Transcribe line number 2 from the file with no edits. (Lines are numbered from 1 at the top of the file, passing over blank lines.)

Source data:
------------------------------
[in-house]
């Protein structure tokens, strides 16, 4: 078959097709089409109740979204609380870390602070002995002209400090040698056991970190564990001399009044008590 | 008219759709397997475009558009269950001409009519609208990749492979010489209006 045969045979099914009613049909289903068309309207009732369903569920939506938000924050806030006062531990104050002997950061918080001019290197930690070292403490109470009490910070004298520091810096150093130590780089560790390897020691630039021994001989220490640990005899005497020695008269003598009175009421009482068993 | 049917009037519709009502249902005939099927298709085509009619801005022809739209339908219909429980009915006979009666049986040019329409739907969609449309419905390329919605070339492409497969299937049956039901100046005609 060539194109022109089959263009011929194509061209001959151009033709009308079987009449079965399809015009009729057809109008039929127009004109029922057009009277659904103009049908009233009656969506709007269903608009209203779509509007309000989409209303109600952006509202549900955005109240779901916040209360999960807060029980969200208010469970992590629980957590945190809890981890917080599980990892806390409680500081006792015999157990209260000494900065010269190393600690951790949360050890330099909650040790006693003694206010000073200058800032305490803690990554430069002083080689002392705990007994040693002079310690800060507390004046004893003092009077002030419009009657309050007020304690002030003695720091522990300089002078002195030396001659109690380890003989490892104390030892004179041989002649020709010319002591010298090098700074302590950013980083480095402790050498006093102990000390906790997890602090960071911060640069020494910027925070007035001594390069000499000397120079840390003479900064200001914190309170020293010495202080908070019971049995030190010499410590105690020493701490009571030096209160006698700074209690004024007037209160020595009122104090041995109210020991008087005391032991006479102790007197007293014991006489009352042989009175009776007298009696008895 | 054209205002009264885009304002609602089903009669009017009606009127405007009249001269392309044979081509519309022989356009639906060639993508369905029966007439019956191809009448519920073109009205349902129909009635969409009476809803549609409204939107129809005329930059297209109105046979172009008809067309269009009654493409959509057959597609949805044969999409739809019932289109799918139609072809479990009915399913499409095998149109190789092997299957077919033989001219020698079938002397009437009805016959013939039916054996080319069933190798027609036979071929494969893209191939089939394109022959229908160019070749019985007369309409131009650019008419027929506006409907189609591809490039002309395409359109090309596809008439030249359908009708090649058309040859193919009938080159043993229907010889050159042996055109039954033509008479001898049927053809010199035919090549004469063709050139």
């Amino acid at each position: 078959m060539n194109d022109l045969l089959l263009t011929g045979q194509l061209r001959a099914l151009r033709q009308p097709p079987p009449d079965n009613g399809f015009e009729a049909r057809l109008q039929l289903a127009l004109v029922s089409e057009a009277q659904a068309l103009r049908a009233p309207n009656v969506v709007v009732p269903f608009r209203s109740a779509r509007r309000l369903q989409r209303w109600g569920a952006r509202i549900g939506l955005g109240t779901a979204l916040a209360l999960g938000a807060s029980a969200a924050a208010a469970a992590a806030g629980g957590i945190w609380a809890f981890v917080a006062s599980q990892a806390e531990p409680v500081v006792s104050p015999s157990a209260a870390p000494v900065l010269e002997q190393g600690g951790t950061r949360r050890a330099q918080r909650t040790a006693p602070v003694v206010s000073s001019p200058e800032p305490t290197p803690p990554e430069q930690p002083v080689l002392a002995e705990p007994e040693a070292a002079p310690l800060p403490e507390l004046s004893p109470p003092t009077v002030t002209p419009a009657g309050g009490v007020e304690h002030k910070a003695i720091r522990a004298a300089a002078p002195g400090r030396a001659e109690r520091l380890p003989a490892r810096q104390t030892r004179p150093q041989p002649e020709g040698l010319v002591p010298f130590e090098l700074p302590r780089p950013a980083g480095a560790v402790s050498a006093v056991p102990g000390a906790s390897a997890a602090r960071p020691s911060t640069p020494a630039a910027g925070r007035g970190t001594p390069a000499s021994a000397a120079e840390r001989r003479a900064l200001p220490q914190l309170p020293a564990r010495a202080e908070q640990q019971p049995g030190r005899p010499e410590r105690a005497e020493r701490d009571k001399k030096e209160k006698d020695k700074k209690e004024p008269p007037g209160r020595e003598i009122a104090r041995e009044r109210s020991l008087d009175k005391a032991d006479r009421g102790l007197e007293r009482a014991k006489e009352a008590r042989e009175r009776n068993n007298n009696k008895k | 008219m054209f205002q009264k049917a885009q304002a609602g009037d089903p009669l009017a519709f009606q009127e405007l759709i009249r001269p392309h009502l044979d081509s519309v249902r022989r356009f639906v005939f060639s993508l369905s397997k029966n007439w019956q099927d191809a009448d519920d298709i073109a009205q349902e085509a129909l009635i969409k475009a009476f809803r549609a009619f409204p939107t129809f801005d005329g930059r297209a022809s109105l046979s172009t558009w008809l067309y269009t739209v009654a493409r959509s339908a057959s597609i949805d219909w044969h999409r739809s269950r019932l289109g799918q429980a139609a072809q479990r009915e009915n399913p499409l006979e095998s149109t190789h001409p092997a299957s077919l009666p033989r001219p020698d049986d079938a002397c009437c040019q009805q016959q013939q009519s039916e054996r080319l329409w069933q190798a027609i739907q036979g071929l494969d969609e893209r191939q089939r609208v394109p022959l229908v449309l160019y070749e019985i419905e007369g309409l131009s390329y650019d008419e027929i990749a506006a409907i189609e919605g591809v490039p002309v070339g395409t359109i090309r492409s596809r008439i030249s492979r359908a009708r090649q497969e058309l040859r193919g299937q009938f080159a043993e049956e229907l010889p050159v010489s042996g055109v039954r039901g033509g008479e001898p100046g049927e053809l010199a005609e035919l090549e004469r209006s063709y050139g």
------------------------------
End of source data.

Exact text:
């Protein structure tokens, strides 16, 4: 078959097709089409109740979204609380870390602070002995002209400090040698056991970190564990001399009044008590 | 008219759709397997475009558009269950001409009519609208990749492979010489209006 045969045979099914009613049909289903068309309207009732369903569920939506938000924050806030006062531990104050002997950061918080001019290197930690070292403490109470009490910070004298520091810096150093130590780089560790390897020691630039021994001989220490640990005899005497020695008269003598009175009421009482068993 | 049917009037519709009502249902005939099927298709085509009619801005022809739209339908219909429980009915006979009666049986040019329409739907969609449309419905390329919605070339492409497969299937049956039901100046005609 060539194109022109089959263009011929194509061209001959151009033709009308079987009449079965399809015009009729057809109008039929127009004109029922057009009277659904103009049908009233009656969506709007269903608009209203779509509007309000989409209303109600952006509202549900955005109240779901916040209360999960807060029980969200208010469970992590629980957590945190809890981890917080599980990892806390409680500081006792015999157990209260000494900065010269190393600690951790949360050890330099909650040790006693003694206010000073200058800032305490803690990554430069002083080689002392705990007994040693002079310690800060507390004046004893003092009077002030419009009657309050007020304690002030003695720091522990300089002078002195030396001659109690380890003989490892104390030892004179041989002649020709010319002591010298090098700074302590950013980083480095402790050498006093102990000390906790997890602090960071911060640069020494910027925070007035001594390069000499000397120079840390003479900064200001914190309170020293010495202080908070019971049995030190010499410590105690020493701490009571030096209160006698700074209690004024007037209160020595009122104090041995109210020991008087005391032991006479102790007197007293014991006489009352042989009175009776007298009696008895 | 054209205002009264885009304002609602089903009669009017009606009127405007009249001269392309044979081509519309022989356009639906060639993508369905029966007439019956191809009448519920073109009205349902129909009635969409009476809803549609409204939107129809005329930059297209109105046979172009008809067309269009009654493409959509057959597609949805044969999409739809019932289109799918139609072809479990009915399913499409095998149109190789092997299957077919033989001219020698079938002397009437009805016959013939039916054996080319069933190798027609036979071929494969893209191939089939394109022959229908160019070749019985007369309409131009650019008419027929506006409907189609591809490039002309395409359109090309596809008439030249359908009708090649058309040859193919009938080159043993229907010889050159042996055109039954033509008479001898049927053809010199035919090549004469063709050139």